Teresa Romero Selected as First Woman President of United Farm Workers

By Negin Owliaei

Over the past several decades, United Farm Workers has changed the tenor of labor organizing for one of America’s most vulnerable groups of workers. Last month, the labor union added a new page to that history by selecting Teresa Romero as its new president. A veteran of UFW’s administrative staff, Romero will become the union’s first woman president. UFW also says she’ll be the first immigrant woman to head a national union.

Romero will take over for current president Arturo Rodriguez when he steps down later this year. When she does, she’ll become the third president in UFW history, following Rodriguez and famed UFW co-founder Cesar Chavez.

While she may not have formally led the union as president, civil rights activist Dolores Huerta co-founded the organization and played a key role in its development — in addition to coining their iconic “Sí se puede” slogan. Though Huerta stepped away from the union to start her own foundation, she continues to be one of the public faces associated with the farmworker justice movement.

Huerta was one of the organizers of the Delano grape boycott in the 1960s, building on the strike from Filipino workers on California’s grape farms. The boycott brought widespread attention to the poor pay and conditions of the workers in California’s fields, eventually gaining international momentum and forcing farms to improve their working conditions. Huerta also negotiated the first collective bargaining contract in the U.S. with an agricultural business.

In her time at UFW — and through her organizing work since left the union — Huerta has been vocal about the need for more women in labor leadership positions. “I am absolutely thrilled to see that we have a woman as the new president of the United Farm Workers,” Huerta told NBC News.

“About half of the people that work in the fields, maybe 40 percent, are women, often they are not really recognized…but they are a very, very, very big part not only of the workforce but also of the leadership of United Farm Workers.” Huerta also told NBC that the choice of Romero was a landmark decision “not just because she’s a woman because she’s so qualified…I think they have made a wonderful selection.”

Posted In: Allied Approaches

Union Matters

Get to Know AFL-CIO's Affiliates: National Association of Letter Carriers

From the AFL-CIO

Next up in our series that takes a deeper look at each of our affiliates is the National Association of Letter Carriers.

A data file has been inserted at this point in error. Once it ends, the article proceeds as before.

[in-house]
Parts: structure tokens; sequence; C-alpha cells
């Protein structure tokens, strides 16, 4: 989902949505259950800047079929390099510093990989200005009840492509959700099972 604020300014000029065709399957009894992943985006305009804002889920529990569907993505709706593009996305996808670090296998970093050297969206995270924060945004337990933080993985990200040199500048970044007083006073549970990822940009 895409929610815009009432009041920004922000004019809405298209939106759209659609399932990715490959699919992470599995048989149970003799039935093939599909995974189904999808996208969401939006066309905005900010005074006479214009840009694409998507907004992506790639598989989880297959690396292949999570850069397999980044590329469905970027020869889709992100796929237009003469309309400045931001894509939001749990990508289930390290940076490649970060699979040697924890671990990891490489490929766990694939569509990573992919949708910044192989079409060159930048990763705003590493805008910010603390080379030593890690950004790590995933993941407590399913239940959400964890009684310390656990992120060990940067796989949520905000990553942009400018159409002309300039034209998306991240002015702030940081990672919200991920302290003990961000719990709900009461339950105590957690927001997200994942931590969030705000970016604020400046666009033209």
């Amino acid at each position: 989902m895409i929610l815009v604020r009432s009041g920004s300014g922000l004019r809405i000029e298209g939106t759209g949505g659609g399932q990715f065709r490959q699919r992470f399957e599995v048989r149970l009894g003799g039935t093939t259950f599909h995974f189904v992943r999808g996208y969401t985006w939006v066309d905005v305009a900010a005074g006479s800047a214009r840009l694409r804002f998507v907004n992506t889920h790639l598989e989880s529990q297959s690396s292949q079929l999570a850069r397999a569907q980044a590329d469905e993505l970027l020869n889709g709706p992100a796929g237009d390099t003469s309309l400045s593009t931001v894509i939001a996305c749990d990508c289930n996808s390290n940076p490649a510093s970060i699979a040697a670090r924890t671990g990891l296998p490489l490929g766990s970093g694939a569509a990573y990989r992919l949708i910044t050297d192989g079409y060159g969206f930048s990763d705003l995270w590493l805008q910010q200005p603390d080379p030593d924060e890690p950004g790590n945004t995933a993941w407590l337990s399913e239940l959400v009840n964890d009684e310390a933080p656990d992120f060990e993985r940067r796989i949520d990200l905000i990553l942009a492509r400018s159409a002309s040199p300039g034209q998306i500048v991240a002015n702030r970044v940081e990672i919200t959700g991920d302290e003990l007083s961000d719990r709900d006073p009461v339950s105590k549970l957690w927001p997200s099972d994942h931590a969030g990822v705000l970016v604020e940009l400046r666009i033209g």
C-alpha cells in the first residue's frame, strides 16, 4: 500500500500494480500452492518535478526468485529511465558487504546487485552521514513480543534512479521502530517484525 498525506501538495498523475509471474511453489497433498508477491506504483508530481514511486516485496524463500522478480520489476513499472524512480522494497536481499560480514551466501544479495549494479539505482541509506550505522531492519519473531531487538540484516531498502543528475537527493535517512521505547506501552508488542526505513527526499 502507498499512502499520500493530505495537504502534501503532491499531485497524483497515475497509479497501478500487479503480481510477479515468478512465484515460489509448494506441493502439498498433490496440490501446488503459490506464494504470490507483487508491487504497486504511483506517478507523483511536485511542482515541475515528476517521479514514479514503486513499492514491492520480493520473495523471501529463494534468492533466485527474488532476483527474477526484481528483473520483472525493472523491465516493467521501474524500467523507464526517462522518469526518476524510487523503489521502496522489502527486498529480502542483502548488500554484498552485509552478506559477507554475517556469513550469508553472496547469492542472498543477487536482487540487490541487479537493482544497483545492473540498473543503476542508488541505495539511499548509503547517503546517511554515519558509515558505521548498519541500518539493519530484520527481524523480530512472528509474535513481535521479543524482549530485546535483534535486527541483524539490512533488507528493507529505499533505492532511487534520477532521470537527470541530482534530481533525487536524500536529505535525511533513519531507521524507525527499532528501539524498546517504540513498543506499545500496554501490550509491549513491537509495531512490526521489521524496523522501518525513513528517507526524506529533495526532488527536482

Name of Union: National Association of Letter Carriers (NALC)

Mission: To unite fraternally all city letter carriers employed by the U.S. Postal Service for their mutual benefit; to obtain and secure rights as employees of the USPS and to strive at all times to promote the safety and the welfare of every member; to strive for the constant improvement of the Postal Service; and for other purposes. NALC is a single-craft union and is the sole collective-bargaining agent for city letter carriers.

Current Leadership of Union: Fredric V. Rolando serves as president of NALC, after being sworn in as the union's 18th president in 2009. Rolando began his career as a letter carrier in 1978 in South Miami before moving to Sarasota in 1984. He was elected president of Branch 2148 in 1988 and served in that role until 1999. In the ensuing years, he worked in various roles for NALC before winning his election as a national officer in 2002, when he was elected director of city delivery. In 2006, he won election as executive vice president. Rolando was re-elected as NALC president in 2010, 2014 and 2018.

Brian Renfroe serves as executive vice president, Lew Drass as vice president, Nicole Rhine as secretary-treasurer, Paul Barner as assistant secretary-treasurer, Christopher Jackson as director of city delivery, Manuel L. Peralta Jr. as director of safety and health, Dan Toth as director of retired members, Stephanie Stewart as director of the Health Benefit Plan and James W. “Jim” Yates as director of life insurance.

Number of Members: 291,000 active and retired letter carriers.

Members Work As: City letter carriers.

Industries Represented: The United States Postal Service.

History: In 1794, the first letter carriers were appointed by Congress as the implementation of the new U.S. Constitution was being put into effect. By the time of the Civil War, free delivery of city mail was established and letter carriers successfully concluded a campaign for the eight-hour workday in 1888. The next year, letter carriers came together in Milwaukee and the National Association of Letter Carriers was formed.

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There is Dignity in All Work

There is Dignity in All Work